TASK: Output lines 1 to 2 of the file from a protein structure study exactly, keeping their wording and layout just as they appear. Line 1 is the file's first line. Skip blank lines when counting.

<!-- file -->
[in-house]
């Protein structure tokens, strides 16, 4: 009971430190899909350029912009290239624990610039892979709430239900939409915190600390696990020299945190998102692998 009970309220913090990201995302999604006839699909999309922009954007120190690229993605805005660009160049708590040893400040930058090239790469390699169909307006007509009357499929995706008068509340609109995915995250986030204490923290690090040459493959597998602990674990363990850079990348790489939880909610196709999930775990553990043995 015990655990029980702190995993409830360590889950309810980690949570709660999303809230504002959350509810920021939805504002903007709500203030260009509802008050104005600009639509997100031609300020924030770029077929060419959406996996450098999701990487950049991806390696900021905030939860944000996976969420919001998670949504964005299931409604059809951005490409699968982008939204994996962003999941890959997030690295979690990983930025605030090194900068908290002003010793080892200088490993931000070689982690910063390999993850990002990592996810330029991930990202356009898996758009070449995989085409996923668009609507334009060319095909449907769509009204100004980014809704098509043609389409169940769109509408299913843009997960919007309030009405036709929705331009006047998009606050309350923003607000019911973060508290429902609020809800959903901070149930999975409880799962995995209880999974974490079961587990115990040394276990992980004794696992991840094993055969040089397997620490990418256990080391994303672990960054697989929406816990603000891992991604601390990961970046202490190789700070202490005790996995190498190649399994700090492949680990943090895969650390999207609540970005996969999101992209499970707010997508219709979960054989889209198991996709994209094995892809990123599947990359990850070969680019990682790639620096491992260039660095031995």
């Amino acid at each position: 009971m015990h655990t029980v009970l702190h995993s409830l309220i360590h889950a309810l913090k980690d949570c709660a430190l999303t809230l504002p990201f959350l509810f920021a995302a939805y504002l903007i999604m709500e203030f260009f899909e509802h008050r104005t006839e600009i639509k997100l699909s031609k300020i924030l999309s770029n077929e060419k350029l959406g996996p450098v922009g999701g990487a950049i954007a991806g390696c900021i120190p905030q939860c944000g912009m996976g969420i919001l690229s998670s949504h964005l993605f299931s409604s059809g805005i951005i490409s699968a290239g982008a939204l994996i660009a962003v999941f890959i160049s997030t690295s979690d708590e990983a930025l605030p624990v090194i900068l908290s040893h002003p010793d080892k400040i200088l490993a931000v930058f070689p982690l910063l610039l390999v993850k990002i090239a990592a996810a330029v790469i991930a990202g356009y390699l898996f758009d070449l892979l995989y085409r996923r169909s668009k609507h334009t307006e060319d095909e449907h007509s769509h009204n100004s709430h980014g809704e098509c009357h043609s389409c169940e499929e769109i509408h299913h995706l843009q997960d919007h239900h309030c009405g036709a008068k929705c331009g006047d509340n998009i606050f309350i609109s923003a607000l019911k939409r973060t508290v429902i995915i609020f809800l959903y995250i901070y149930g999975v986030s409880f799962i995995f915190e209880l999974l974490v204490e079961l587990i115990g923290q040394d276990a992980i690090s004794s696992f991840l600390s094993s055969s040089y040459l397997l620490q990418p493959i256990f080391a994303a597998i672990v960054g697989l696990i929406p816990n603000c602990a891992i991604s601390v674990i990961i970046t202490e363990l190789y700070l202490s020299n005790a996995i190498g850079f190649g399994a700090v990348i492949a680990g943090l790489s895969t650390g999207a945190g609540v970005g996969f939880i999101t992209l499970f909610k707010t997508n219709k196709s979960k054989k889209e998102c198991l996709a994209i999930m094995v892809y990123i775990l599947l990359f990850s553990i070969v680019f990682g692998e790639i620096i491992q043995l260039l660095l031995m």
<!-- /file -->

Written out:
[in-house]
């Protein structure tokens, strides 16, 4: 009971430190899909350029912009290239624990610039892979709430239900939409915190600390696990020299945190998102692998 009970309220913090990201995302999604006839699909999309922009954007120190690229993605805005660009160049708590040893400040930058090239790469390699169909307006007509009357499929995706008068509340609109995915995250986030204490923290690090040459493959597998602990674990363990850079990348790489939880909610196709999930775990553990043995 015990655990029980702190995993409830360590889950309810980690949570709660999303809230504002959350509810920021939805504002903007709500203030260009509802008050104005600009639509997100031609300020924030770029077929060419959406996996450098999701990487950049991806390696900021905030939860944000996976969420919001998670949504964005299931409604059809951005490409699968982008939204994996962003999941890959997030690295979690990983930025605030090194900068908290002003010793080892200088490993931000070689982690910063390999993850990002990592996810330029991930990202356009898996758009070449995989085409996923668009609507334009060319095909449907769509009204100004980014809704098509043609389409169940769109509408299913843009997960919007309030009405036709929705331009006047998009606050309350923003607000019911973060508290429902609020809800959903901070149930999975409880799962995995209880999974974490079961587990115990040394276990992980004794696992991840094993055969040089397997620490990418256990080391994303672990960054697989929406816990603000891992991604601390990961970046202490190789700070202490005790996995190498190649399994700090492949680990943090895969650390999207609540970005996969999101992209499970707010997508219709979960054989889209198991996709994209094995892809990123599947990359990850070969680019990682790639620096491992260039660095031995």